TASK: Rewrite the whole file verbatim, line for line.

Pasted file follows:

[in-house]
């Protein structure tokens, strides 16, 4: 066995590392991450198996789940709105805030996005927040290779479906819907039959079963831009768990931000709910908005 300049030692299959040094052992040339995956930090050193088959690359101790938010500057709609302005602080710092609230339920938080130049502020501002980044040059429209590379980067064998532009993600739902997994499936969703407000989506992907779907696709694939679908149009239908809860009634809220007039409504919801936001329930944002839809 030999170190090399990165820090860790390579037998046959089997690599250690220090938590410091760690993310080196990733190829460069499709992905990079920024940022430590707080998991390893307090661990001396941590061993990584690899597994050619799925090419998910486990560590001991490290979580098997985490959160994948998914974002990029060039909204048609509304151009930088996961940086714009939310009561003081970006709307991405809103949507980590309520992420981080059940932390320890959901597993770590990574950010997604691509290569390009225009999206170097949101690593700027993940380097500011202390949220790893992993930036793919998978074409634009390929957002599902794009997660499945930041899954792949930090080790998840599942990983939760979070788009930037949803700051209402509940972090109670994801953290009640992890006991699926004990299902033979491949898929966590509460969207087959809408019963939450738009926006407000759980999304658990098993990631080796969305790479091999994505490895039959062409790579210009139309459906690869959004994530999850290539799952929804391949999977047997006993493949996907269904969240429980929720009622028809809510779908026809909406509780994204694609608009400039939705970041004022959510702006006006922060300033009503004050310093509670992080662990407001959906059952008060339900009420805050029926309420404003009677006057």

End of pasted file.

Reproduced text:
[in-house]
């Protein structure tokens, strides 16, 4: 066995590392991450198996789940709105805030996005927040290779479906819907039959079963831009768990931000709910908005 300049030692299959040094052992040339995956930090050193088959690359101790938010500057709609302005602080710092609230339920938080130049502020501002980044040059429209590379980067064998532009993600739902997994499936969703407000989506992907779907696709694939679908149009239908809860009634809220007039409504919801936001329930944002839809 030999170190090399990165820090860790390579037998046959089997690599250690220090938590410091760690993310080196990733190829460069499709992905990079920024940022430590707080998991390893307090661990001396941590061993990584690899597994050619799925090419998910486990560590001991490290979580098997985490959160994948998914974002990029060039909204048609509304151009930088996961940086714009939310009561003081970006709307991405809103949507980590309520992420981080059940932390320890959901597993770590990574950010997604691509290569390009225009999206170097949101690593700027993940380097500011202390949220790893992993930036793919998978074409634009390929957002599902794009997660499945930041899954792949930090080790998840599942990983939760979070788009930037949803700051209402509940972090109670994801953290009640992890006991699926004990299902033979491949898929966590509460969207087959809408019963939450738009926006407000759980999304658990098993990631080796969305790479091999994505490895039959062409790579210009139309459906690869959004994530999850290539799952929804391949999977047997006993493949996907269904969240429980929720009622028809809510779908026809909406509780994204694609608009400039939705970041004022959510702006006006922060300033009503004050310093509670992080662990407001959906059952008060339900009420805050029926309420404003009677006057």